Moms in Ovens:

Why Comic Books Hate Parents

You’ve witnessed this origin story a million times and across all mediums; protagonist seems to have potential, but it’s the death of a parental figure that spurs protagonist to becoming the hero that he / she was meant to become. Comic books in particular seem to make their money off of this trope, and honestly, it’s a little perverse when you think about it. After all, what does this motif really mean? On the most basic level, it’s telling us that the only purpose of doing something is because of revenge or to make a dead loved one proud. Essentially, without proper motivation, nothing is worth doing. Very few heroes seek justice just for the sake of being a hero because there is no such thing as an inherently good hero. Even Superman — perennial embodiment of all that is good in the universe — required the deaths of his biological parents as well as his foster father (in some continuities) to become the force of good that he is.

Now, old Joey Campbell (creator of the monomyth and merciless assassin of unique narratives everywhere) would have you believe that the death of a loved one is merely the first step in a path of heroic self-discovery – a narrative technique that empowers readers into believing that they can become the masters of their fate – but my God, what a boring old fart he was. Joey may have een a doctor, but so is Dr. pepper and no one really believes that there are 23 different flavors in his soda, but I digress.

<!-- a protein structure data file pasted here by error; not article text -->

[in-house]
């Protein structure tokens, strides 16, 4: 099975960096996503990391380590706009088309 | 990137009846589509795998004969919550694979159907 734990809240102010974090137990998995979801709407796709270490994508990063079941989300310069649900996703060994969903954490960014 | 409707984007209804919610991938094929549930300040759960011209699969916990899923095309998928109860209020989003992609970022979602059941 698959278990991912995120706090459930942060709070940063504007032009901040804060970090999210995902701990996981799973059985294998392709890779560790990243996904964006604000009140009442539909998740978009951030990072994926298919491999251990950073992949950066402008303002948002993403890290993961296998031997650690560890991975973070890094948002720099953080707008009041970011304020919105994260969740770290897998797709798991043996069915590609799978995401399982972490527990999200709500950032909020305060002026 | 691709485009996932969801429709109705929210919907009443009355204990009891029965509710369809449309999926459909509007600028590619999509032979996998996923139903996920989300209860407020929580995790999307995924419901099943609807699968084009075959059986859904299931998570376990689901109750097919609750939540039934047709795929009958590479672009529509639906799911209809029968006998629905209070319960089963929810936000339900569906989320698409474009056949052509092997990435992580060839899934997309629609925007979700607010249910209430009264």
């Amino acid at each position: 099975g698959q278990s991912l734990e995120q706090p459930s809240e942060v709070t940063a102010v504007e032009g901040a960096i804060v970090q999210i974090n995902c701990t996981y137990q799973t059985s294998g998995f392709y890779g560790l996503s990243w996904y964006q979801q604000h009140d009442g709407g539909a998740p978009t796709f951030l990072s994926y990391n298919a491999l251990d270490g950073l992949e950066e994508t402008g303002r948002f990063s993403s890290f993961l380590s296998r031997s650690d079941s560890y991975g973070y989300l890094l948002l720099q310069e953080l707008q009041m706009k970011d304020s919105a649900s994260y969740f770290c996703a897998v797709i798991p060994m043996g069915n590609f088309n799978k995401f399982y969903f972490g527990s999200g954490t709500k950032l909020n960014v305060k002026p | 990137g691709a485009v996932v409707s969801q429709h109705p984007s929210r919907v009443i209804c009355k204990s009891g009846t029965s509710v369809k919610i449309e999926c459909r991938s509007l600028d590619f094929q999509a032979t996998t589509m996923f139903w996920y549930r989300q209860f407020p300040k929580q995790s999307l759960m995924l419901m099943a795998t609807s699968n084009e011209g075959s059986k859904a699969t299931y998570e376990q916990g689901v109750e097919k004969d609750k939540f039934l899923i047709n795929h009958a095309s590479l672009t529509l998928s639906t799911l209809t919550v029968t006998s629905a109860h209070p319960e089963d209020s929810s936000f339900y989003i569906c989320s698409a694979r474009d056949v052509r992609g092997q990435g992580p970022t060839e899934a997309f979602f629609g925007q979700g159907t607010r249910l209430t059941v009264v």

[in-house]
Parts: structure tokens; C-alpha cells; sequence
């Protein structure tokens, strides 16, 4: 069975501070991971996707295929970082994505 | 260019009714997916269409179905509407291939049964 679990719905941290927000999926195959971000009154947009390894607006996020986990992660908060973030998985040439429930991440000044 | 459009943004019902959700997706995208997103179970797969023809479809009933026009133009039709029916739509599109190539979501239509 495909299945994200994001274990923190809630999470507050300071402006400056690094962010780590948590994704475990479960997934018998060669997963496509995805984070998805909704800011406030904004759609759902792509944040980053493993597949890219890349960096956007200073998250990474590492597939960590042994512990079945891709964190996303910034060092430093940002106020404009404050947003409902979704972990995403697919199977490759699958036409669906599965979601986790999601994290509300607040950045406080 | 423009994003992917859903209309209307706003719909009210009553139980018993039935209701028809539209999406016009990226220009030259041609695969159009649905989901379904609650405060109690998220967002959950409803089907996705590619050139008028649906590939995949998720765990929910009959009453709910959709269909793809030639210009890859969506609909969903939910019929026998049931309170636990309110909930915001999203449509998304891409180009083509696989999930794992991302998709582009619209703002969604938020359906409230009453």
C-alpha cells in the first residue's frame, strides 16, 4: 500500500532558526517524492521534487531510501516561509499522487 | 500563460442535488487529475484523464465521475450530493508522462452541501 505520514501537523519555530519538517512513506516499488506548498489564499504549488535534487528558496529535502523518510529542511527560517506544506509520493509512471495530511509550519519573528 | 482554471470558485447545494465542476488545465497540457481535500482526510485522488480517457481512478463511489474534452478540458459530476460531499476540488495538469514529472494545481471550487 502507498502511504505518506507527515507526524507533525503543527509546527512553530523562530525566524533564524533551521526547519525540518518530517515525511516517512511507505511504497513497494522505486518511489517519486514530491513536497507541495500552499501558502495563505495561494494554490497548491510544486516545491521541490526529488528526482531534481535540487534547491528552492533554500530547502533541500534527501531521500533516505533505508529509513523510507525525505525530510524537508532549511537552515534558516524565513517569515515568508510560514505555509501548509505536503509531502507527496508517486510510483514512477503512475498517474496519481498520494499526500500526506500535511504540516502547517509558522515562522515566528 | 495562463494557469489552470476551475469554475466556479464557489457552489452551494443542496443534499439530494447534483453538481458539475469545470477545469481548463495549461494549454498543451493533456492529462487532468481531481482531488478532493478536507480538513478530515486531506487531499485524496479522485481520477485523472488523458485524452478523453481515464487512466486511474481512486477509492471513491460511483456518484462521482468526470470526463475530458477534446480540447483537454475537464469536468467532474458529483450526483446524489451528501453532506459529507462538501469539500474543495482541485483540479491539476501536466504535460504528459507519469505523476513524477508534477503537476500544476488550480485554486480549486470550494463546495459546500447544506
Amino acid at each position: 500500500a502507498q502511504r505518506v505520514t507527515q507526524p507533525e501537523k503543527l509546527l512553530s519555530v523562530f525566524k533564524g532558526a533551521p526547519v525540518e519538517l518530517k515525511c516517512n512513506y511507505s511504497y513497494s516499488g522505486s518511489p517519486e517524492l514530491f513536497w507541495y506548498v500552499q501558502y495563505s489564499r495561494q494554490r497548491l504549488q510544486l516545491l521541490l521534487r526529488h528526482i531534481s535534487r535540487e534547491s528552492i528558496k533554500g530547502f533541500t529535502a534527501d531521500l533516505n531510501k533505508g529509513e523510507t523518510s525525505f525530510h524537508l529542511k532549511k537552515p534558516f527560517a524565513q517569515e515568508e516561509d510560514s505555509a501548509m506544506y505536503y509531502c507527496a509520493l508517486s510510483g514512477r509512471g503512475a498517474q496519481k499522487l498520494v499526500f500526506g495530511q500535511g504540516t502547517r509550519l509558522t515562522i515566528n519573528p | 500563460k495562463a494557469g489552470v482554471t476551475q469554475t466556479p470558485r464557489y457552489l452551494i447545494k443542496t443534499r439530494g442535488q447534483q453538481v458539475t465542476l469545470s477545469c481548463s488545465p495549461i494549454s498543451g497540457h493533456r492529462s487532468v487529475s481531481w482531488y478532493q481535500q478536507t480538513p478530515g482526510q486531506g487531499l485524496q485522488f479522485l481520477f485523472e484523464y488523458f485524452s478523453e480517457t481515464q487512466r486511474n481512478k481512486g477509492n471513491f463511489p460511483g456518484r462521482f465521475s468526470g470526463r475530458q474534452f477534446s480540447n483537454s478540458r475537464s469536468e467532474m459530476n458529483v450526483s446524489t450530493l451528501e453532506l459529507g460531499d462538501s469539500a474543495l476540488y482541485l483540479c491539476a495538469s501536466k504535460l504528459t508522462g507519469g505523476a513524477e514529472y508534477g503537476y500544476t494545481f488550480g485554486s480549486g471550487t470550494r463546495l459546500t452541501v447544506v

What old Joey Campbell seems to be missing is the darkness that hides beneath the surface of the monomyth origin story.

Parents are representative of a societal constant. They teach children values, social mores, and to a child, the parent is the entire world. Parents provide context to a child’s world. When a parent dies in a monomyth story, it is not merely a representative of a child having to break from the past, but the death of a parent is a manifestation of the chaos that exists in the world. It shows that in the blink of an eye, life can completely change and that the comfort that one gets from a loved one’s affection will be ripped away because everything is meaningless.

I can hear you screaming at your computer screen now. You’re screaming, “But the purpose of monomyth is to show the journey of reconstructing context and meaning when the world is in chaos. It’s a powerful story that shows that identity can change and that it is fluid because a person is not defined by their tragedy, but on how they cope with their tragedies. It’s about hope, not chaos.”

First off, calm down.

Secondly, bear with me.

After the initial shock of the loved one’s death is over, then the hero decides to fight for justice which is meant to be an altruistic and inherently good motivation. Spider-man is presented as a noble hero who fights the good fight because with great power blah blah blah, but in reality, Spider-man fights because he has no control over his life and he is trying to impose order on his universe. Ultimately, no matter how much he fights, chaos will always exist and it’s a futile effort. No matter how many times Spider-man stops the Green Goblin, if the Goblin kills one person close to Spider-man, then his world returns to that chaos first initially caused by the death of his uncle Ben.

And this is why Batman is better.